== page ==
[2] The author of this letter cannot be ascertained; the approximate content of the correspondence may be inferred from Bismarck’s explanations.
[3] Kurd von Schlözer (1822–1894), German ambassador to the United States from 1871 to 1882, was named the Prussian representative to Rome in 1882; he was primarily concerned with paving the way for the laws of 1886/87 that virtually ended the Kulturkampf.
[4] August Reichensperger (1808–1895), leading member of the German Center Party.
[5] The persons alluded to are Prince Boguslaw Radziwill (1809–1873), an influential Catholic-clerical politician; his son, Prince Ferdinand Radziwill (1834–1926), the leader of the Polish parliamentary party in the Reichstag, of which Prince Boguslaw was a member from 1874 to 1918; and Prince Anton Radziwill (1833–1904), the nephew of Prince Boguslaw. Prince Anton was a Prussian general and since 1866 aide-de-camp to, from 1885 to 1888 adjutant-general of King and Kaiser Wilhelm I. All three Radziwills were members of the Prussian upper house and stood in good repute at court.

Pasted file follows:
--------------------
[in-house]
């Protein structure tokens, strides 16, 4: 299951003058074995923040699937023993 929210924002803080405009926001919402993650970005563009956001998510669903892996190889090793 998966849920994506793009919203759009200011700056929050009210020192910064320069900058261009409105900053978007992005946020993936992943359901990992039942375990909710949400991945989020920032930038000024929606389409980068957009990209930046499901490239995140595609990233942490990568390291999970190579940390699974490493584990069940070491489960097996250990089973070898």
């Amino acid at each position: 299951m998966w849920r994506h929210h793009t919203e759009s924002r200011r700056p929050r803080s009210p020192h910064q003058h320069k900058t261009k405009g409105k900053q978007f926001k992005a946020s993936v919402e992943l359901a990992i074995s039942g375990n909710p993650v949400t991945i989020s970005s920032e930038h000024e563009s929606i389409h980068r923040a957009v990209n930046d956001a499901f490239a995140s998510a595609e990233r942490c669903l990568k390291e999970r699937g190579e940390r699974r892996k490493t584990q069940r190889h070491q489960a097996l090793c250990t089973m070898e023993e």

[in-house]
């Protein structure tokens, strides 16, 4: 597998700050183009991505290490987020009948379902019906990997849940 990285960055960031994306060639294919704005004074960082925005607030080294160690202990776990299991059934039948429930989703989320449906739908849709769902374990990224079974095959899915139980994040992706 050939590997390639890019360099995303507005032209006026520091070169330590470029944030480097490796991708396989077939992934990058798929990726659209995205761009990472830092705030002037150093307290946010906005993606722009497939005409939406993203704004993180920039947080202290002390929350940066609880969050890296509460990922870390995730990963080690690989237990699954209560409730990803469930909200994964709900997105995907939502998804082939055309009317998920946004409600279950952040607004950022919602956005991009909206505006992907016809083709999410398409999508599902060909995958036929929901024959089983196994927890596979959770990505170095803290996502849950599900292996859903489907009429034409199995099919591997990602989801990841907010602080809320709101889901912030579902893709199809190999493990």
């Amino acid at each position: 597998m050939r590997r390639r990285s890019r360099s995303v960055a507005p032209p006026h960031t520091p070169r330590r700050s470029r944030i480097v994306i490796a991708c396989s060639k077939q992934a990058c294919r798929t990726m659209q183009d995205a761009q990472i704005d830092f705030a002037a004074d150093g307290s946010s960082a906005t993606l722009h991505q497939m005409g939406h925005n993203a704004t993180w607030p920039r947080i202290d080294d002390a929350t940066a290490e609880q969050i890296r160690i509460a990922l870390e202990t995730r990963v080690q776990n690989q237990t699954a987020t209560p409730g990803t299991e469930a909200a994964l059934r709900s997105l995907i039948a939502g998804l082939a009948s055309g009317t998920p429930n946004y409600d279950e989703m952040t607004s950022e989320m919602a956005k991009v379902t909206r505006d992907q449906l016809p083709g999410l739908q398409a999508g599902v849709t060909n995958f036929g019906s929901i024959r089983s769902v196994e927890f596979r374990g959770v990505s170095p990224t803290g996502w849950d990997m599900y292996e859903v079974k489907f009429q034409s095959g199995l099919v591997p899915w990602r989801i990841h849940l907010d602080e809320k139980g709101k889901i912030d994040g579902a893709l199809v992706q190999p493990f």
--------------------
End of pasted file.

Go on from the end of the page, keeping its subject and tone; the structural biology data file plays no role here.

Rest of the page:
[6] i.e., making them like Poles—trans.

Source: Otto von Bismarck, Die gesammelten Werke (Friedrichsruh Edition), edited by Gerhard Ritter and Rudolf Stadelmann, vol. 6c, Politische Schriften 1871 bis 1890, edited by Werner Frauendienst. Berlin: Deutsche Verlags-Gesellschaft, 1935, pp. 266ff; also reprinted in Ernst Rudolf Huber and Wolfgang Huber, Staat und Kirche im 19. und 20. Jahrhundert. Dokumente zur Geschichte des deutschen Staatskirchenrechts, vol. 2, Staat und Kirche im Zeitalter des Hochkonstitutionalismus und des Kulturkampfs 1848–1890. Berlin: Duncker & Humblot, 1976, pp. 832–35.

Translation: Erwin Fink